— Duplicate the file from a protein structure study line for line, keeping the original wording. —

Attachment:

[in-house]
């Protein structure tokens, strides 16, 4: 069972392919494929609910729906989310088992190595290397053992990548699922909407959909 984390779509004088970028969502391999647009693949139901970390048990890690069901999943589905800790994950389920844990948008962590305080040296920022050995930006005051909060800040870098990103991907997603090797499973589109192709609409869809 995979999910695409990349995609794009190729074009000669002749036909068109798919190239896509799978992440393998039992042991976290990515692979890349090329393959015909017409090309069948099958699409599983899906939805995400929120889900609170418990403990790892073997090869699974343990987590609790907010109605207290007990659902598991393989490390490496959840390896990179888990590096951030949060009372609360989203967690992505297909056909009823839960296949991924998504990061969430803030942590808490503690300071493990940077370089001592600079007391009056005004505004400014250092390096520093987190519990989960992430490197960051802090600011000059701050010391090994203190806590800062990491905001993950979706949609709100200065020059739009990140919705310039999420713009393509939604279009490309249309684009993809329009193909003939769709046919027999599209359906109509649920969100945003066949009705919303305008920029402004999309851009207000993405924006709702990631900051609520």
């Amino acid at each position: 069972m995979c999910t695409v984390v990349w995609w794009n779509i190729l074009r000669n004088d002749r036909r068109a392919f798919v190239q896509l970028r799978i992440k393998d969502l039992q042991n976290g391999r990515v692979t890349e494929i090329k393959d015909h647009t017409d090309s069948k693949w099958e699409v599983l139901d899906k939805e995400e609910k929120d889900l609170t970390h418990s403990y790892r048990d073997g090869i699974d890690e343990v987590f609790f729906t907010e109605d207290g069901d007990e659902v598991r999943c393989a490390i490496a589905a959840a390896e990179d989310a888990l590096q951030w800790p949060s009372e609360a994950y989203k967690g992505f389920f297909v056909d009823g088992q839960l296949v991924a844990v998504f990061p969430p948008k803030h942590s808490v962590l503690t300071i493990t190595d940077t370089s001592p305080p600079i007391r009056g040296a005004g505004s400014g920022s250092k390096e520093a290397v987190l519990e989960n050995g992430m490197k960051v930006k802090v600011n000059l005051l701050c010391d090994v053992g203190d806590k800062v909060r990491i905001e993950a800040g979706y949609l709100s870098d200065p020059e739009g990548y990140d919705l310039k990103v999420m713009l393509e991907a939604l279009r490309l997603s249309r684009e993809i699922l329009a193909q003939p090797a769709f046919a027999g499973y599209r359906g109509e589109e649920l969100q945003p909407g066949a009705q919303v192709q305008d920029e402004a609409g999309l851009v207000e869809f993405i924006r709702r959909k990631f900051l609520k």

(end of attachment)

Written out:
[in-house]
């Protein structure tokens, strides 16, 4: 069972392919494929609910729906989310088992190595290397053992990548699922909407959909 984390779509004088970028969502391999647009693949139901970390048990890690069901999943589905800790994950389920844990948008962590305080040296920022050995930006005051909060800040870098990103991907997603090797499973589109192709609409869809 995979999910695409990349995609794009190729074009000669002749036909068109798919190239896509799978992440393998039992042991976290990515692979890349090329393959015909017409090309069948099958699409599983899906939805995400929120889900609170418990403990790892073997090869699974343990987590609790907010109605207290007990659902598991393989490390490496959840390896990179888990590096951030949060009372609360989203967690992505297909056909009823839960296949991924998504990061969430803030942590808490503690300071493990940077370089001592600079007391009056005004505004400014250092390096520093987190519990989960992430490197960051802090600011000059701050010391090994203190806590800062990491905001993950979706949609709100200065020059739009990140919705310039999420713009393509939604279009490309249309684009993809329009193909003939769709046919027999599209359906109509649920969100945003066949009705919303305008920029402004999309851009207000993405924006709702990631900051609520």
């Amino acid at each position: 069972m995979c999910t695409v984390v990349w995609w794009n779509i190729l074009r000669n004088d002749r036909r068109a392919f798919v190239q896509l970028r799978i992440k393998d969502l039992q042991n976290g391999r990515v692979t890349e494929i090329k393959d015909h647009t017409d090309s069948k693949w099958e699409v599983l139901d899906k939805e995400e609910k929120d889900l609170t970390h418990s403990y790892r048990d073997g090869i699974d890690e343990v987590f609790f729906t907010e109605d207290g069901d007990e659902v598991r999943c393989a490390i490496a589905a959840a390896e990179d989310a888990l590096q951030w800790p949060s009372e609360a994950y989203k967690g992505f389920f297909v056909d009823g088992q839960l296949v991924a844990v998504f990061p969430p948008k803030h942590s808490v962590l503690t300071i493990t190595d940077t370089s001592p305080p600079i007391r009056g040296a005004g505004s400014g920022s250092k390096e520093a290397v987190l519990e989960n050995g992430m490197k960051v930006k802090v600011n000059l005051l701050c010391d090994v053992g203190d806590k800062v909060r990491i905001e993950a800040g979706y949609l709100s870098d200065p020059e739009g990548y990140d919705l310039k990103v999420m713009l393509e991907a939604l279009r490309l997603s249309r684009e993809i699922l329009a193909q003939p090797a769709f046919a027999g499973y599209r359906g109509e589109e649920l969100q945003p909407g066949a009705q919303v192709q305008d920029e402004a609409g999309l851009v207000e869809f993405i924006r709702r959909k990631f900051l609520k």